In the weekly What-If posts, we review some event (draft, game, or whatever) and consider what might have happened if history had been different. This week’s post focuses on the last four games against the Denver Broncos, who have not lost to the Cowboys since 1995.
I managed to fall behind this week, so I did draft a What-If post on Wednesday. For one week only, I’ll call this the Weekly What-If.
In real life…
The Cowboys beat the Denver Broncos during the Super Bowl seasons in 1992 and 1995. However, Dallas has lost to Denver in four straight games dating back to 1998.
None of the losses was huge, but it is worth reviewing the losses to see how any of them might have changed the Cowboys’ fortunes, both short term and long term.
Here were the actual results
What if the Cowboys had won any of these games?
The Cowboys won their first game under new head coach Chan Gailey but had to travel to Denver to face the defending Super Bowl champions.
A win would mean that the 1997 season was an aberration for the Cowboys. It would prove the dynasty could still be alive. It would mean that Gailey’s offense would give new life to the Triplets.
The Cowboys lost Troy Aikman to a broken collarbone. A redhead named Jason Garrett took over for the next five games, leading the Cowboys to a 3-2 record. It showed, to a degree, that the Cowboys could win without Aikman. However, the loss to the Broncos proved that the Cowboys were not real contenders at that point.
The 2-7 Cowboys could have derailed the Broncos’ playoff hopes by beating Denver on Thanksgiving Day. The Cowboys overcame a 26-3 deficit in the fourth quarter, and an extra push would have given coach Dave Campo and team a season-defining win.
And perhaps, Jerry Jones would have praised quarterback Ryan Leaf, who was the team’s fourth starting quarterback of the season.
Of course, a win would have ruined the Cowboys’ chances to have a top-five pick in the 2002 draft. Quentin Jammer would have been available.
Um, sure. I remember the loss, but I had to look up who started at QB for Dallas that day. It was indeed Leaf.
Jerry’s actual comment after the game: ”[W]e’re in new territory, for me, because I’ve never had to find a quarterback before. That’s OK. I’m hell-bent on finding some consistency at the quarterback position.”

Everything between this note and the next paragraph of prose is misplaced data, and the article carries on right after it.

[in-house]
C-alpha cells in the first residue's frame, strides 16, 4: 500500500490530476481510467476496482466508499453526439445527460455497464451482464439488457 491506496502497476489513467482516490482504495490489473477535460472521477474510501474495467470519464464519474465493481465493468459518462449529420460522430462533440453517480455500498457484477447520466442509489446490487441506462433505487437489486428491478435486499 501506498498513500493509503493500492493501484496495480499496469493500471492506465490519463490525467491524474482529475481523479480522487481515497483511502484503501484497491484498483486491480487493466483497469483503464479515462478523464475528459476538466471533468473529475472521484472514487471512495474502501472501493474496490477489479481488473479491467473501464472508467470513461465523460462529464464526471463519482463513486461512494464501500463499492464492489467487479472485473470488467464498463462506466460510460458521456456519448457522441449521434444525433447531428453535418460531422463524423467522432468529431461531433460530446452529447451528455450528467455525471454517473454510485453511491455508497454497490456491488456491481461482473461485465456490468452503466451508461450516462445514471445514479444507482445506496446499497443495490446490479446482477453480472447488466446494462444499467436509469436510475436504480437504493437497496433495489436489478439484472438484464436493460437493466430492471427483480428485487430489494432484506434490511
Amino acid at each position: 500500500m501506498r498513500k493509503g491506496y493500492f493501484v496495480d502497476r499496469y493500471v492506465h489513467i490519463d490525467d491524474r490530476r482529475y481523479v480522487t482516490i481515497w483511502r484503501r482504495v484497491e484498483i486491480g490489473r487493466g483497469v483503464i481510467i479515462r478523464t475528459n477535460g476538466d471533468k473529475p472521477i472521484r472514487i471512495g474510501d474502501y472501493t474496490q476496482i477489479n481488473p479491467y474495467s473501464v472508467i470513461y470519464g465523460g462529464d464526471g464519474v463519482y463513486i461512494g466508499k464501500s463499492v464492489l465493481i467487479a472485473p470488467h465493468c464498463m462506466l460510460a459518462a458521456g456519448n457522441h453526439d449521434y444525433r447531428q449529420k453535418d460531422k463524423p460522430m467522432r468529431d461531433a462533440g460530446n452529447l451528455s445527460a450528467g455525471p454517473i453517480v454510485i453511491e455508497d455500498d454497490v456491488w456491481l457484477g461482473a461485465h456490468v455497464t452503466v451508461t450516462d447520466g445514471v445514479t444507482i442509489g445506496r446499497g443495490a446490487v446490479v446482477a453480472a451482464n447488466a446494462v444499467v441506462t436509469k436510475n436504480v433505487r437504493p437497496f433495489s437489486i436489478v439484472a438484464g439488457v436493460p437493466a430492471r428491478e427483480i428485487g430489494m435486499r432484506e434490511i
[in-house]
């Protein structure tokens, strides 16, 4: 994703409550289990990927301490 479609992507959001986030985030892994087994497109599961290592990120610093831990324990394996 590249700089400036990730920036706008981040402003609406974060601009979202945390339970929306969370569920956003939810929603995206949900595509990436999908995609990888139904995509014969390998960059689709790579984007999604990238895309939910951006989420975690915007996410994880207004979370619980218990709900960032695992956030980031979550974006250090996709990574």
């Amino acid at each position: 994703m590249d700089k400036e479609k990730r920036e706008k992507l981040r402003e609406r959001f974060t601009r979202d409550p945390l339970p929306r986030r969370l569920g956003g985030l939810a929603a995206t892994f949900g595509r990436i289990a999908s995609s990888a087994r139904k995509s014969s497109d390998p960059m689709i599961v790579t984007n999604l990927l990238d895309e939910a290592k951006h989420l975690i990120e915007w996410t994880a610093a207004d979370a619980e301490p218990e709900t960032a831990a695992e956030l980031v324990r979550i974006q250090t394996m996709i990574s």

Um, sure, Jerry.
Anyway, Quincy Carter returned the following week and led the Cowboys to two straight wins. Dallas finished with a 5-11 record.
Incidentally, the Cowboys’ five wins pushed them back to the eighth pick, where they took safety Roy Williams.
By beating Denver on another Thanksgiving Day game, the Cowboys could have won their fourth consecutive game and had an 8-3 record heading into December. Dallas pushed the 8-2 Broncos into overtime, and a good break here or there could have given the Cowboys the win.
Dallas would have almost certainly made the playoffs in 2005 with that win. Bill Parcells’ club would have managed to make the playoffs twice in his first three seasons.
Ron Dayne ran 55 yards early in overtime to set up a game-winning field goal by Jason Elam. Dallas fell to 7-4.
Then Dallas lost to the Giants, falling to 7-5.
Then Dallas lost two of their final four and missed the playoffs. Again.
The loss was one of several frustrating defeats that year and had several fans, including me, start to questions whether Parcells had any magic left.
He didn’t have much.
The Cowboys were still rebounding from a disappointing 9-7 season in 2008, when the team, yet again, missed the playoffs.
A win by the 2-1 Cowboys over the 3-0 Broncos would have been huge for Wade Phillips and his club.
We’re talking about Wade Phillips and his club.
Actually, we’re talking about Jerry Jones and his club. Think about it—the Cowboys had just recorded a big win at home and had a chance to show progress with an even bigger win on the road.
Of course the Cowboys lost. A 10-0 lead disappeared, and the Broncos came away with a 17-10 win.
The 2-2 start was the worst up to that point in Phillips’ short career in Dallas. Every loss led to a call for Phillips’ head.
The team eventually rebounded to win the NFC East and a playoff game. Nevertheless, the loss was another ugly one in a game the Cowboys should have won.